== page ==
LAS VEGAS, Oct 6 (Reuters) - Images of carnage at a country music festival jolted Jacqueline Rodriguez as she checked her social media feeds on Sunday night, right after crawling into bed following a 12-hour shift as a nursing aide at Sunrise Hospital and Medical Center in Las Vegas.
Rodriguez climbed back into her uniform, jumped into her gray Mazda 3 and raced back to the hospital at a speed that made the journey a lot shorter than its usual 15 minutes.
“There were people everywhere and a trail of blood from the ambulance bay all the way in,” Rodriguez, 31, said Friday. “There were people crying, screaming in every bay in the emergency room.”
Grueling hours turned into days as she and her colleagues scrambled to deal with the aftermath of the deadliest mass shooting in modern U.S. history, after Stephen Paddock, 64, broke the windows of his Mandalay Bay hotel room and rained bullets on the concert crowd.
Rodriguez ran from patient to patient, rushing chest tubes to doctors who needed to drain fluid from patients’ lungs and IV equipment for nurses to give patients fluid, medicines and pain relief.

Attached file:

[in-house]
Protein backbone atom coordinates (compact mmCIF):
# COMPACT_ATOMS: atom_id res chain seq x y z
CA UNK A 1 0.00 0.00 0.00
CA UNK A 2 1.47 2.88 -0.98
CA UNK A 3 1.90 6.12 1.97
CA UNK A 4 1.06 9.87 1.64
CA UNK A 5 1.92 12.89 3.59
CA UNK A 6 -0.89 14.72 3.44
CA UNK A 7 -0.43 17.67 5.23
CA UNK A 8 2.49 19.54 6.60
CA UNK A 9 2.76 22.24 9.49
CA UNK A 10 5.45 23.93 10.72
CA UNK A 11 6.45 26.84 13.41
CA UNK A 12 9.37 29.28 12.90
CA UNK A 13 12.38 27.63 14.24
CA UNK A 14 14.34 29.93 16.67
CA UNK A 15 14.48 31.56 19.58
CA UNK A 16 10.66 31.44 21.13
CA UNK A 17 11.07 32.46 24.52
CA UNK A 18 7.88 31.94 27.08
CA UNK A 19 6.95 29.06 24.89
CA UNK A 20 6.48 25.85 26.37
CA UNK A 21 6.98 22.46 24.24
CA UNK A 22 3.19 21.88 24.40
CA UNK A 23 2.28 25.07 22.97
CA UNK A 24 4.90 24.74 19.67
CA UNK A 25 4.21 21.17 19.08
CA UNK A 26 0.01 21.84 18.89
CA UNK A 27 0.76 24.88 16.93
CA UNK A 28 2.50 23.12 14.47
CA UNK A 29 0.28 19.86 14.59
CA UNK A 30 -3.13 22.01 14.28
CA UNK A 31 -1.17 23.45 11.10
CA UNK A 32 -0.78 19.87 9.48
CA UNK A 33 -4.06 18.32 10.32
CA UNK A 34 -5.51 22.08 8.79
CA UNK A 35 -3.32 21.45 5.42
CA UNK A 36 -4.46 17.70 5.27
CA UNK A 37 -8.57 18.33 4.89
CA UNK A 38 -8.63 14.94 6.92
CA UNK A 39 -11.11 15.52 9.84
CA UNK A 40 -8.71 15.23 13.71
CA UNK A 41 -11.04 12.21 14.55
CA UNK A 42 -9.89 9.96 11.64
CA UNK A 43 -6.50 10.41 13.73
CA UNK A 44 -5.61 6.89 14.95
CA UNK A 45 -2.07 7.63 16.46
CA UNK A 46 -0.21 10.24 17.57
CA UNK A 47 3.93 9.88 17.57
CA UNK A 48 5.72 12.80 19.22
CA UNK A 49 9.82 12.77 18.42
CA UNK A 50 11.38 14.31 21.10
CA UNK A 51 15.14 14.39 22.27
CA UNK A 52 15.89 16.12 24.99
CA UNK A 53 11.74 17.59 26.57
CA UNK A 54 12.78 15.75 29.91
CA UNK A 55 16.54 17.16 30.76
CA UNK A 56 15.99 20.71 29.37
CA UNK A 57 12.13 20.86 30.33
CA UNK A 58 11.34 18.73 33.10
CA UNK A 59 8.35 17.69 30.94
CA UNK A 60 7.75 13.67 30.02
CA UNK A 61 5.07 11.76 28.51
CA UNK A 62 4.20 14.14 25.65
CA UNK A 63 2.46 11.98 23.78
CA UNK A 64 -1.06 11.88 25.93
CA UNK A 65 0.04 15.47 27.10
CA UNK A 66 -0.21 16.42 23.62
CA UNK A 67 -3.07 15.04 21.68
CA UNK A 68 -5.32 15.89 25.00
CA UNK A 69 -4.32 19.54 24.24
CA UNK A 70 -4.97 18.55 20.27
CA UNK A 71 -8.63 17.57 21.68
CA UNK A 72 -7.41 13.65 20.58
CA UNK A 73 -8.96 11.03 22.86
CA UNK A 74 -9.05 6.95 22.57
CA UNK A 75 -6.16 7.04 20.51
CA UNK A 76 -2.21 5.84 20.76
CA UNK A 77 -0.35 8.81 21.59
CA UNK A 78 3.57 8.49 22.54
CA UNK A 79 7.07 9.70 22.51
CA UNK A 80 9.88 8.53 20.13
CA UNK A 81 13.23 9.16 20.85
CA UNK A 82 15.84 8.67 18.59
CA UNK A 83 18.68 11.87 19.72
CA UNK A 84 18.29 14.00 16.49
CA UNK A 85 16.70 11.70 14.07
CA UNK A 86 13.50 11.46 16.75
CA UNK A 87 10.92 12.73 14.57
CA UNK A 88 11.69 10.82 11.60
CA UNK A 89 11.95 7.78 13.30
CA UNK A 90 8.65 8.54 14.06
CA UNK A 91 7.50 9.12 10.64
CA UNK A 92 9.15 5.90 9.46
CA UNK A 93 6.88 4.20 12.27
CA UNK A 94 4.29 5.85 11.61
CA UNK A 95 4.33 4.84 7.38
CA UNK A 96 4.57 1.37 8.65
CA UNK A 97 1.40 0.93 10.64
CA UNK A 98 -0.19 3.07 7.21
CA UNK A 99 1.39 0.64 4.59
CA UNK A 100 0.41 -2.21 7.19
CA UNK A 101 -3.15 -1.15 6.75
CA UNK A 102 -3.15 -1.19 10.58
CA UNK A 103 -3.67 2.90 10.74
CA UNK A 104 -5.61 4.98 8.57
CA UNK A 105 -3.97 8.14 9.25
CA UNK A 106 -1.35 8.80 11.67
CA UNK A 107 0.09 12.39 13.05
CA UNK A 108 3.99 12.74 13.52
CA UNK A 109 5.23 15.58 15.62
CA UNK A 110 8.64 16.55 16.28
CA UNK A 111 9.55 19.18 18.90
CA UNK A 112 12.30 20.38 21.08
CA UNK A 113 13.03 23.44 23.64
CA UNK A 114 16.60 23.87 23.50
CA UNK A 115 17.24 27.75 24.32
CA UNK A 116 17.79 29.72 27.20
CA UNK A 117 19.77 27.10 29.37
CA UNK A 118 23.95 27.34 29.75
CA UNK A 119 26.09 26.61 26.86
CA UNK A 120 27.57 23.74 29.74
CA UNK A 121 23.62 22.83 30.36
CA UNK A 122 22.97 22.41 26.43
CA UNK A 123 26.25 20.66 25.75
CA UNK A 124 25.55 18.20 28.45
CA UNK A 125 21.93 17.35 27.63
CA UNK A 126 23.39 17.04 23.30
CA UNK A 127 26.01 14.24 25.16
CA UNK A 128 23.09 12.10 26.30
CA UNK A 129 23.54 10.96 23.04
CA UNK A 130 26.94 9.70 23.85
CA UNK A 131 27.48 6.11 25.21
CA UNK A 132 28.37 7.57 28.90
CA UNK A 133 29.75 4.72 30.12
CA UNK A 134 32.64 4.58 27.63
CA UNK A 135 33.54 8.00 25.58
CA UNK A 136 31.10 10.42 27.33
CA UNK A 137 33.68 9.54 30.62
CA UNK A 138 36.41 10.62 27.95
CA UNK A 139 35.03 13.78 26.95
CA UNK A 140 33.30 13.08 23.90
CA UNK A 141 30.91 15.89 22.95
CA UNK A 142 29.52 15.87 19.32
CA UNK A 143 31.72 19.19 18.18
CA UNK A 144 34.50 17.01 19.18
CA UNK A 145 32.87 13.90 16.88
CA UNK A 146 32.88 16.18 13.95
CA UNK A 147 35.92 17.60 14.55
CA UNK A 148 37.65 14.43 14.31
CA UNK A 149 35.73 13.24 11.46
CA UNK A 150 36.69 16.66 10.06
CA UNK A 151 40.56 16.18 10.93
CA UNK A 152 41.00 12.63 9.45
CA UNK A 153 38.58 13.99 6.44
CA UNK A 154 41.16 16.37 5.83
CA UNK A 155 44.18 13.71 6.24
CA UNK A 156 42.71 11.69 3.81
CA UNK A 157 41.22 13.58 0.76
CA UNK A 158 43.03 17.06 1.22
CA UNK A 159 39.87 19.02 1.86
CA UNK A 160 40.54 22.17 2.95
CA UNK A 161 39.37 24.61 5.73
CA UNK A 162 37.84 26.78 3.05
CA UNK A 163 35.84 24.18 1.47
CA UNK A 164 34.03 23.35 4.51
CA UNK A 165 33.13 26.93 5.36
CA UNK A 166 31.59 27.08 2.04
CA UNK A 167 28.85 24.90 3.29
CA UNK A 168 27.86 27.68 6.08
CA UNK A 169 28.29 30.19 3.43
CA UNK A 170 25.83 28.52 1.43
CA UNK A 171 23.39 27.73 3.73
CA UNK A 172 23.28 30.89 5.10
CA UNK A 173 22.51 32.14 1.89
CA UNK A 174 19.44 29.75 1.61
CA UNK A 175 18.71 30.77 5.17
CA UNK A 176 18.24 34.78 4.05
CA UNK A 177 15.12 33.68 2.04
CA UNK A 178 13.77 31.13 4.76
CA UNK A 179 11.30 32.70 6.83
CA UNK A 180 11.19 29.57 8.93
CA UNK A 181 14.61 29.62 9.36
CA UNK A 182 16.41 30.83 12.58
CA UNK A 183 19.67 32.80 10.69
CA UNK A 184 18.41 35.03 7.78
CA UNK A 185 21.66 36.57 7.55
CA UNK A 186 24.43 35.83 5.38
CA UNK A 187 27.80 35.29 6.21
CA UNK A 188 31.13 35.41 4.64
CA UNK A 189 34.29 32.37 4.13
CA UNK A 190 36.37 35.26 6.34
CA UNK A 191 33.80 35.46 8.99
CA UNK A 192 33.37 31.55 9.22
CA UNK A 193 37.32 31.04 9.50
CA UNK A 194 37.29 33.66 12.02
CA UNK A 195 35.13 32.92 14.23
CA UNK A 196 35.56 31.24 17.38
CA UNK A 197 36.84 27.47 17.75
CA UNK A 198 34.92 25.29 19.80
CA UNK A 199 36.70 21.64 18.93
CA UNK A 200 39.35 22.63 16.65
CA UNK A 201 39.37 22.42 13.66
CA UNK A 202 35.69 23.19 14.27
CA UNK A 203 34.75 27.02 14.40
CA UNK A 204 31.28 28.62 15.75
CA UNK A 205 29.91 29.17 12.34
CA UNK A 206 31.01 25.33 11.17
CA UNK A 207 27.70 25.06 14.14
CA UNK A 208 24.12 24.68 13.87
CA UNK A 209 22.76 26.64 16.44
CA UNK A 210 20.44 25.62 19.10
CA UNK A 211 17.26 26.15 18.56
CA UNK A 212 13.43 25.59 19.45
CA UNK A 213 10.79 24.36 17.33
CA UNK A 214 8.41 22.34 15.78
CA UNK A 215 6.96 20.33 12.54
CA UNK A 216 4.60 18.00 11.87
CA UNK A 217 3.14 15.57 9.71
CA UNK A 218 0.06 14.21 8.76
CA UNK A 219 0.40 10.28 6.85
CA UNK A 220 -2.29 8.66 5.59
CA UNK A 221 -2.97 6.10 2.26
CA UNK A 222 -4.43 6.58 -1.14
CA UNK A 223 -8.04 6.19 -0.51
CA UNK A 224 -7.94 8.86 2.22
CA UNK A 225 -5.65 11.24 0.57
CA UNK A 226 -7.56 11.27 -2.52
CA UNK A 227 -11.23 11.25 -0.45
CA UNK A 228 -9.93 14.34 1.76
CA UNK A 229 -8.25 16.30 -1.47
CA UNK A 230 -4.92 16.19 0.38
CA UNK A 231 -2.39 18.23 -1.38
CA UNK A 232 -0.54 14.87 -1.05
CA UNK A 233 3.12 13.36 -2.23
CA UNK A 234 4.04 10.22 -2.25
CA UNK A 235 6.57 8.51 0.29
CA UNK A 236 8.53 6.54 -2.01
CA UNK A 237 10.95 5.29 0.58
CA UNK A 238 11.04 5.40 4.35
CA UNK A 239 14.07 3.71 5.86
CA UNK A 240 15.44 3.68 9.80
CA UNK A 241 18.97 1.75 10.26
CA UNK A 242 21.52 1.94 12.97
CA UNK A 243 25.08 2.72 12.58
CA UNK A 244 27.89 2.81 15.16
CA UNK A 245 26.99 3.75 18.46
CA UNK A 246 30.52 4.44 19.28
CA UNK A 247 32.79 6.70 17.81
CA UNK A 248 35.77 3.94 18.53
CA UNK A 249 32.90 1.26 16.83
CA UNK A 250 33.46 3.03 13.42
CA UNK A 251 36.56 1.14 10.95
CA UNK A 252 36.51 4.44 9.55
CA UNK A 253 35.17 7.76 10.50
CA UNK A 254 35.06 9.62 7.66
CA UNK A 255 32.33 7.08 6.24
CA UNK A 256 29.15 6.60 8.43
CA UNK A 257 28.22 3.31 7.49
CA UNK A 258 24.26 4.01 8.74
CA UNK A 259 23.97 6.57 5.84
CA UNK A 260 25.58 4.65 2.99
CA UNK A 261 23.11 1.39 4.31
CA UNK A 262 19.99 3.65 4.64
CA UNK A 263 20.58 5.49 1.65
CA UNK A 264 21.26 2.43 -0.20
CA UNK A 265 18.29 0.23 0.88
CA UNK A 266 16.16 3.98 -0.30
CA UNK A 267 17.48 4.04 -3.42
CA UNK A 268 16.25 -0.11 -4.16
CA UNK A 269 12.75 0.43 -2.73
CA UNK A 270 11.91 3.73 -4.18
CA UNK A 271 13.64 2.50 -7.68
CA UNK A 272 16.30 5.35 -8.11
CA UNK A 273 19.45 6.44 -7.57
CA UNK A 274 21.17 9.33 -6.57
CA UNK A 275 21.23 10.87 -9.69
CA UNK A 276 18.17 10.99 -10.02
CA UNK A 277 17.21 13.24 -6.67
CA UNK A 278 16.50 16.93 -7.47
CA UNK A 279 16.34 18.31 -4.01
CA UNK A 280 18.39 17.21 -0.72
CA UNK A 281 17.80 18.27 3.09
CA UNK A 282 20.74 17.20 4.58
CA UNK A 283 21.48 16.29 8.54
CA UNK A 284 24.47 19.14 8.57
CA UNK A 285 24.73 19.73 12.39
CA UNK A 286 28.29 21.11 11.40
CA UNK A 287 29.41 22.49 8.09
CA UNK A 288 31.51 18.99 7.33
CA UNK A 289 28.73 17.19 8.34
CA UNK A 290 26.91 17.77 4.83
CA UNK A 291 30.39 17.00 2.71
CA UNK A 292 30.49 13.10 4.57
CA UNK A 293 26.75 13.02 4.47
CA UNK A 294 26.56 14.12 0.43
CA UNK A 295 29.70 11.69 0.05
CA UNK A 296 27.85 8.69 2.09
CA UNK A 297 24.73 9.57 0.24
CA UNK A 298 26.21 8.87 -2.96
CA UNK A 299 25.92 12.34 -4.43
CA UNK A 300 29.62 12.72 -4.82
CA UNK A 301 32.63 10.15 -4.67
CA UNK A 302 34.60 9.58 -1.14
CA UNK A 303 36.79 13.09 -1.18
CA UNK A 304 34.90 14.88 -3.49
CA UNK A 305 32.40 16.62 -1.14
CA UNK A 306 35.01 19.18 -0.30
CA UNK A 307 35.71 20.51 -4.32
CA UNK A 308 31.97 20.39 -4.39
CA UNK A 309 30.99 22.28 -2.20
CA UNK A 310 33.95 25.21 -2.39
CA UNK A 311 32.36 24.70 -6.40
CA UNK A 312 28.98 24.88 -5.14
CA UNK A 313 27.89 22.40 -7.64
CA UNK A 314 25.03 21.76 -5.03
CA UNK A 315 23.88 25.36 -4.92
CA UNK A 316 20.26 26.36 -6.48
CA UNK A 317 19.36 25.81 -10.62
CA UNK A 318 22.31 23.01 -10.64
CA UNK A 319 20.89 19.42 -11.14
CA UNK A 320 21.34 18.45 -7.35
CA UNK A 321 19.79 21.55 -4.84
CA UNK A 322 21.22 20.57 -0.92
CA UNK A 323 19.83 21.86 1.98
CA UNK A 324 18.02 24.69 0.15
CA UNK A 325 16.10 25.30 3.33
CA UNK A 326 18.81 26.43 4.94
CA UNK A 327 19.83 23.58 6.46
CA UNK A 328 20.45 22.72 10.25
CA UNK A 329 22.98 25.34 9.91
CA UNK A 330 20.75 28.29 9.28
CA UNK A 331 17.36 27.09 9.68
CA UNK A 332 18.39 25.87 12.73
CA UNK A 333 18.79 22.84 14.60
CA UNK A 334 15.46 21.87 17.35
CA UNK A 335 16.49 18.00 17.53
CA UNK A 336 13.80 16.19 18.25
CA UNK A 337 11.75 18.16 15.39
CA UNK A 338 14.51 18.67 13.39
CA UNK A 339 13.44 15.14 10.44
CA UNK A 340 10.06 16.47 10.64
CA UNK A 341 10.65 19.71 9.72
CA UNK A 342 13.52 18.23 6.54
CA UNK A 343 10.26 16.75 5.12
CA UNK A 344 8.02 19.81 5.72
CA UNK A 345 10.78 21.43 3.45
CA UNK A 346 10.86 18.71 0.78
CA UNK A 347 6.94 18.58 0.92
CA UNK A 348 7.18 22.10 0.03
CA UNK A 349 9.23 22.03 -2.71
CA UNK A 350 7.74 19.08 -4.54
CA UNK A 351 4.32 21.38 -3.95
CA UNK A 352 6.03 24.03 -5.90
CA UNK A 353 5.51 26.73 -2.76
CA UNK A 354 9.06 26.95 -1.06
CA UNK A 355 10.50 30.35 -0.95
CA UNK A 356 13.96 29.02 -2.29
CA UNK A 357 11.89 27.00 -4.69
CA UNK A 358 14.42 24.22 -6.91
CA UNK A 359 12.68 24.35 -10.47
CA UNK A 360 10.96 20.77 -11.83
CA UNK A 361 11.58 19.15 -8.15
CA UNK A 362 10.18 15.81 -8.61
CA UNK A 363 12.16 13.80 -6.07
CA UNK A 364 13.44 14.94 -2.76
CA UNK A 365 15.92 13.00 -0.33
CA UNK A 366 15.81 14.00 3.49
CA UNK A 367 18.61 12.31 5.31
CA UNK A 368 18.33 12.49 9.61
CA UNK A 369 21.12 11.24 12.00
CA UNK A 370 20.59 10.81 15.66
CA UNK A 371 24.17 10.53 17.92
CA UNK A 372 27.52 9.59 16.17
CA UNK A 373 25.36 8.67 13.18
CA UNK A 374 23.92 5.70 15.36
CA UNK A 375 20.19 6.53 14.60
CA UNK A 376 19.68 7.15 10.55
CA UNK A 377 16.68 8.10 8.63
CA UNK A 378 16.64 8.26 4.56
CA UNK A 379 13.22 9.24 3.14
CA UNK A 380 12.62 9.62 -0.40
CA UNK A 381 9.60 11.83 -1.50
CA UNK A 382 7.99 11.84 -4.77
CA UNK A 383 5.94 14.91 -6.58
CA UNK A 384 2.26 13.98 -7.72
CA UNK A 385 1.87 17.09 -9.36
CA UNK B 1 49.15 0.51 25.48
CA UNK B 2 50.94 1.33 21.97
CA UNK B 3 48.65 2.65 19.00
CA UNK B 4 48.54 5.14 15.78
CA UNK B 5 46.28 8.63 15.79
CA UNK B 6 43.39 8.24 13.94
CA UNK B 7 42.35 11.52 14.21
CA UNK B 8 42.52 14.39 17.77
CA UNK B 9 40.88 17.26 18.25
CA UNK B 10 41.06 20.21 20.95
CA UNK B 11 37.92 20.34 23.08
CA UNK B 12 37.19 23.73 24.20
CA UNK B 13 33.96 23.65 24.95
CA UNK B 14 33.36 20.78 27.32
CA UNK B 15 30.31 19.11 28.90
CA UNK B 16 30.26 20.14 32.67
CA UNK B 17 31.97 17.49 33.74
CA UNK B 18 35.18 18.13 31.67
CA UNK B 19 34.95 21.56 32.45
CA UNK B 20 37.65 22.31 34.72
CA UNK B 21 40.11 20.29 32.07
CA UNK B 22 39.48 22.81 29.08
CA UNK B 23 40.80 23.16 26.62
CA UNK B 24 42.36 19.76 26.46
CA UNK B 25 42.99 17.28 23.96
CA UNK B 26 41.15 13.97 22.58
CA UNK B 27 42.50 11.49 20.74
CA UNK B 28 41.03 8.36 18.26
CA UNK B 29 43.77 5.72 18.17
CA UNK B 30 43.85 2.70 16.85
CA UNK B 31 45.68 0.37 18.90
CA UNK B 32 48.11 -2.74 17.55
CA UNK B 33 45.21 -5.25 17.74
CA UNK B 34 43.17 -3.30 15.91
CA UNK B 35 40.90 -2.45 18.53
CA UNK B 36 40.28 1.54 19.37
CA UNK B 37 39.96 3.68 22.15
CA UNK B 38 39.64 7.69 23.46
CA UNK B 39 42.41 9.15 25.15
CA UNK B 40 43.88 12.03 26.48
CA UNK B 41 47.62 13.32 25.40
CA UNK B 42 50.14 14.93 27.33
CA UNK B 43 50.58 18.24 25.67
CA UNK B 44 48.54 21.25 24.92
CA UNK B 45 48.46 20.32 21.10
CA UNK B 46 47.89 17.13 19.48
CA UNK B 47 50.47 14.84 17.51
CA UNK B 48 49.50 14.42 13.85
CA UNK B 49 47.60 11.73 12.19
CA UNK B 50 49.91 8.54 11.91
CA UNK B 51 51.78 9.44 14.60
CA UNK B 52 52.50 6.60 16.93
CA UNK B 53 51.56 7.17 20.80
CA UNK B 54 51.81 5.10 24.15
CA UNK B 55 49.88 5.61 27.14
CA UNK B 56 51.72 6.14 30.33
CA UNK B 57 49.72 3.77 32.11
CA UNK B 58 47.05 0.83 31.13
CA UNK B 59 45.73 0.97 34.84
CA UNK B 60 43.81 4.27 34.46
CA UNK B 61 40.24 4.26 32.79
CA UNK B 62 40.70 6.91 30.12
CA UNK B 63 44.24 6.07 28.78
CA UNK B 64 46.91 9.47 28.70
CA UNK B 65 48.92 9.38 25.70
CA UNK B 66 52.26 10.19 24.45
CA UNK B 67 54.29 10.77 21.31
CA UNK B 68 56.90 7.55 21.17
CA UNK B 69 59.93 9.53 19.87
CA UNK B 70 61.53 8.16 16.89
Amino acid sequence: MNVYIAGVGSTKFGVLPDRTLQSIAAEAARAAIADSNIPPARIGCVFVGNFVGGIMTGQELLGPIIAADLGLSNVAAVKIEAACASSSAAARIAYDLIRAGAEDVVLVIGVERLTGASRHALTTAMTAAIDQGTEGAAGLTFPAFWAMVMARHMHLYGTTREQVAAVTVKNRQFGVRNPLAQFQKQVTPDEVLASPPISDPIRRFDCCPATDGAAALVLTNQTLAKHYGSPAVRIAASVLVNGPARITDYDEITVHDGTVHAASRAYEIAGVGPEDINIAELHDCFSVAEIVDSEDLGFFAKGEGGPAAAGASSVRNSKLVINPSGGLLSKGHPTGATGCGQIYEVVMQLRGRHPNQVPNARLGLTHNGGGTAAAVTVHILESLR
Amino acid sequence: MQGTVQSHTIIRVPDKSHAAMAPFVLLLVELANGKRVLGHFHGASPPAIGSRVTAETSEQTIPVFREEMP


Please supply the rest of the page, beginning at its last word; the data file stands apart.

She helped lift patients onto gurneys and move them to treatment areas.
Doctors yelled, “Make room! Make Room!,” as more patients arrived, and more.
Paddock killed 58 people that night, and wounded nearly 500 more before turning one of his guns on himself.
Sunrise Hospital treated 200 of the victims. Others received care at affiliated community hospitals and Las Vegas’ University Medical Center.
Rodriguez worked until 4 a.m., went home to shower and came back for another 12-hour shift at 7 a.m.
She can’t remember too many details - mostly the blood and the crowds and the adrenalin pumping through her body.
“It was, ‘Go! Go! Go!” she said. “Save lives! That was the only thing that mattered to us that night.”
It wasn’t until Wednesday, her first day off, that feelings started bubbling up.
“Wednesday I wake up and my house was completely silent and that’s when it really dawned on me,” Rodriguez said. She felt hopelessness, sadness, anger.
And she became more determined than ever to one day become a registered nurse.
“There’s no greater feeling than to know you are saving people’s lives on a daily basis,” she said. “It tells you there is still good in this world.” (Reporting by Sharon Bernstein; Editing by David Gregorio)